That’s interesting, I said to the agent, as they never told me what they were looking for till the end, when I asked.

There had been two candidates. Both of us, the agent told me, had expressed surprise at the sudden information that the job was all about comms planning. She said the phrase had not once been mentioned to her. In the event the charity appointed neither of us.

What does this mean? Other than that I’m not working this week, and my rent is due in two weeks? Why, if the work was so urgent they felt compelled to give less than a day’s notice to start, would they suddenly not even appoint?

Why would you not appoint, if you had an experienced, personable candidate who had the right skills? Or even two of them? Why would you deliberately interview people without telling them what you were interviewing them for?

Remember I had even pointed out at the start of the interview that I felt under-informed about the role. There is a big difference between ‘general comms support’ and ‘we want you to make a communications plan for a big forthcoming campaign’.

Did they even realise that they had been withholding information? Did they realise that the tests had had the potential to give us the wrong idea about what they were looking for? Did they realise that the tests didn’t reflect the job?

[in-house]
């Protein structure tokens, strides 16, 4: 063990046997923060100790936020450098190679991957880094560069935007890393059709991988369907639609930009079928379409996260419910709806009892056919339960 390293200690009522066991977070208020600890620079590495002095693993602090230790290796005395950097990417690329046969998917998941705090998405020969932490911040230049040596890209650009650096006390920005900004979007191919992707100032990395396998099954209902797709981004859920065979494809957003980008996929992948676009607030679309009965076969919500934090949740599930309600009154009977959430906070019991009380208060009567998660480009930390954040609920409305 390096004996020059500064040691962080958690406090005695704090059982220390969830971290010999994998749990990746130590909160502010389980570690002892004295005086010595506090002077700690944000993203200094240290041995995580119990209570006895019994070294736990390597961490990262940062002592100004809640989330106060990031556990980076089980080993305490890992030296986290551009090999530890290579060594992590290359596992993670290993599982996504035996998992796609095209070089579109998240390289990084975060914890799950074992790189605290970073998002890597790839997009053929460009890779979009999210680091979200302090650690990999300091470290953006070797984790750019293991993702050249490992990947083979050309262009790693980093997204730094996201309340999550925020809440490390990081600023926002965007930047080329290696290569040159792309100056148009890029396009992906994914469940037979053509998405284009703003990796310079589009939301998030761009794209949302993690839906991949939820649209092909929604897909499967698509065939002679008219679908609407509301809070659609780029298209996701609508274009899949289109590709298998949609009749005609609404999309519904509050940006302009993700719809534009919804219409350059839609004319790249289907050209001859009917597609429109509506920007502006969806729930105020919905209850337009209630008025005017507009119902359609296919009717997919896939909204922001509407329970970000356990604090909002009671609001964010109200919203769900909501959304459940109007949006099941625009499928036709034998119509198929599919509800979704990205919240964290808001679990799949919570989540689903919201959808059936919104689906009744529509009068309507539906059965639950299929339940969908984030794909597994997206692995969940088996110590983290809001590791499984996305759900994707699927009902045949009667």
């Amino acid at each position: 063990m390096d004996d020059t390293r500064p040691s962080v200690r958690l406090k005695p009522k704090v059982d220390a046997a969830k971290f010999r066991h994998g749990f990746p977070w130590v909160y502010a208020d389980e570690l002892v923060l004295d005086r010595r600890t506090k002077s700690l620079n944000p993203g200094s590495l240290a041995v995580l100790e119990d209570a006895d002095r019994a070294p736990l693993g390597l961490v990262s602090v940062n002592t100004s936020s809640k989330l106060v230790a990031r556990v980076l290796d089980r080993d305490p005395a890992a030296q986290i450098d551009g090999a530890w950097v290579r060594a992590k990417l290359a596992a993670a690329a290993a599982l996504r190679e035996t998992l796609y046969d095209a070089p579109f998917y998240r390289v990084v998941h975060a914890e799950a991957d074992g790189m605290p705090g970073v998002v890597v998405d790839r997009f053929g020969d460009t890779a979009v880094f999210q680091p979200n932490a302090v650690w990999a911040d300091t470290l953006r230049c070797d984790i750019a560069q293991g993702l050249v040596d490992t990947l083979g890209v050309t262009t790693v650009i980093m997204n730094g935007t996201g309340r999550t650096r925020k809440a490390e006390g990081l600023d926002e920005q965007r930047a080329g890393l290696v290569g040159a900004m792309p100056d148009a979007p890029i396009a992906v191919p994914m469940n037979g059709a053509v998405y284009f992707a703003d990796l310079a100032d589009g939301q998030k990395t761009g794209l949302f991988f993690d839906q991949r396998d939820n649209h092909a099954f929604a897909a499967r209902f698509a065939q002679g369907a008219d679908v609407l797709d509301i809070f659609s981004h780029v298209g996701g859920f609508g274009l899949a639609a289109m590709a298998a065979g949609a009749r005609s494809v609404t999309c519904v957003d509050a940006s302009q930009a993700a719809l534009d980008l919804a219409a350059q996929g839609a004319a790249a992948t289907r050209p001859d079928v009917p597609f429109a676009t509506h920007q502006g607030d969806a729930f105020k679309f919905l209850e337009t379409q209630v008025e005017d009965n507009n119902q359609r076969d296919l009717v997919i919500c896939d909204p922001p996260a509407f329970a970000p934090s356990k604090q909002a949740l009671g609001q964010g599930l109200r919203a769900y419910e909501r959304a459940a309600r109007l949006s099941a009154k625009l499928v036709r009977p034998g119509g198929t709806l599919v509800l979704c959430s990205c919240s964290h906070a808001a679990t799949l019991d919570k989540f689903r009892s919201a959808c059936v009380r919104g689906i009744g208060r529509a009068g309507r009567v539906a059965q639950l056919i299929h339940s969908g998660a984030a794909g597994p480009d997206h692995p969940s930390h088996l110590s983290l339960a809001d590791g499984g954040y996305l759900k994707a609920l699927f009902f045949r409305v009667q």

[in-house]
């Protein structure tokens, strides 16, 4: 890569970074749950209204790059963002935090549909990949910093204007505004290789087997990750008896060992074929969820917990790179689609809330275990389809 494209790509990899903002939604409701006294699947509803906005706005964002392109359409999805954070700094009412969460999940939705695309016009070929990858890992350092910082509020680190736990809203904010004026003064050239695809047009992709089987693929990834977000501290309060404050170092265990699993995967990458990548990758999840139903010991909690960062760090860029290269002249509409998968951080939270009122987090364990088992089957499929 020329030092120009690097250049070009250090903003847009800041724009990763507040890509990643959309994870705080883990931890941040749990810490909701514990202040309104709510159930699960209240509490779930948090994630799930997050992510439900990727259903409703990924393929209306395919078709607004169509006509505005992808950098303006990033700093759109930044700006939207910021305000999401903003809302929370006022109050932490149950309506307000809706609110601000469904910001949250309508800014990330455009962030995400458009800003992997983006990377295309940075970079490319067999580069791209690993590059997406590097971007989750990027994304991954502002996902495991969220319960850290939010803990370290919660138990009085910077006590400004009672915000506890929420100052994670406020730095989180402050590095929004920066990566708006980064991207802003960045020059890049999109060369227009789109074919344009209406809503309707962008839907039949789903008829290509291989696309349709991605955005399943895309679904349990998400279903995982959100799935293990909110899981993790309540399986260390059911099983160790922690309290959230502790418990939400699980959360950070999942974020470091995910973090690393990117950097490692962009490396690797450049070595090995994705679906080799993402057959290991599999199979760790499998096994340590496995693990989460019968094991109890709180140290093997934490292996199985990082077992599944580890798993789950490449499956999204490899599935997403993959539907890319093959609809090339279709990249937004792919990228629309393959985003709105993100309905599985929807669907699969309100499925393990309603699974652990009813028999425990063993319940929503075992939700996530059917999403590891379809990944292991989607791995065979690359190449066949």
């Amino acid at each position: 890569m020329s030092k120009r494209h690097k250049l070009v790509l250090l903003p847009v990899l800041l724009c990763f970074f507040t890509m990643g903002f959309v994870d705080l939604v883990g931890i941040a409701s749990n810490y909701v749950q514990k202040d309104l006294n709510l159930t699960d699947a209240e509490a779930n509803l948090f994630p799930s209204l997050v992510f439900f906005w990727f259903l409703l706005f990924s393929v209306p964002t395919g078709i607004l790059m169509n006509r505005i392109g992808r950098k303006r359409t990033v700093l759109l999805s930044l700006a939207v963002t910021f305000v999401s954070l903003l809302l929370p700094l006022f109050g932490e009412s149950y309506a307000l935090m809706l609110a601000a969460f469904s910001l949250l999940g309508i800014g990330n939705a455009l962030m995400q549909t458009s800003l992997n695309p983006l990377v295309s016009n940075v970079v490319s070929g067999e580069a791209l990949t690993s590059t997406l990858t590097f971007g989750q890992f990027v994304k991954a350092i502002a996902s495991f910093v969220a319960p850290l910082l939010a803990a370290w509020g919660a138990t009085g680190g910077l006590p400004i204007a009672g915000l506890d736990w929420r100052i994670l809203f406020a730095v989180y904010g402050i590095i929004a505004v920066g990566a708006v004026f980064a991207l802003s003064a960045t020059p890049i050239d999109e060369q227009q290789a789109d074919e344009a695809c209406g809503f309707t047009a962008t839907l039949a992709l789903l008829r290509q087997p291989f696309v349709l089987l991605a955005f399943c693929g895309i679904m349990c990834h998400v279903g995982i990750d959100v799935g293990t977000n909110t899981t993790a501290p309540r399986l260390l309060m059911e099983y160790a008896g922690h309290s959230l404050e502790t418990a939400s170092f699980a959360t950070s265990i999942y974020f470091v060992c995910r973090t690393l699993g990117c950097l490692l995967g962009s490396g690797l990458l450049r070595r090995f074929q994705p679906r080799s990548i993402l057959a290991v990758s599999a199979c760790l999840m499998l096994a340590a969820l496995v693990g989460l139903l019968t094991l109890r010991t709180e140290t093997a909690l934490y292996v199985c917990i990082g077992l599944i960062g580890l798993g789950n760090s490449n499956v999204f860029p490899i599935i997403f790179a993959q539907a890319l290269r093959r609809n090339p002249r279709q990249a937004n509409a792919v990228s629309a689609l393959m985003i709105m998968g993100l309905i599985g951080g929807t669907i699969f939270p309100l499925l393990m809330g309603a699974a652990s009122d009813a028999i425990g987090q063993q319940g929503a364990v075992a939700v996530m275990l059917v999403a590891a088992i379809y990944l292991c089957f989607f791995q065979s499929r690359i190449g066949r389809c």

Had they got the budget agreed before they interviewed? Were their forthcoming campaigns suddenly axed, like in the last job I had? Where, in a meeting to discuss my work plan on a big project, I was instead given half a day’s notice?

I’d still like to work in this organisation. Oddly, in the circumstances, their interview made me think it would be a very good place to work. It’s all a bit confusing.

My previous interview had a similar mind-game element: the very friendly pair had begun by saying, ‘Well, as this is just an interim role we’ll keep it pretty informal – we’ll just tell you a bit about what we’re looking for, and then you can tell us a bit about yourself, if that’s okay?’ They had then proceeded to grill me mercilessly for an hour, with a series of very hard, prepared questions that I would have had to have prepped. I’d been given a sparse half-page of bullet points by way of job specification, but it seemed they had something very high-pressure and specific in mind.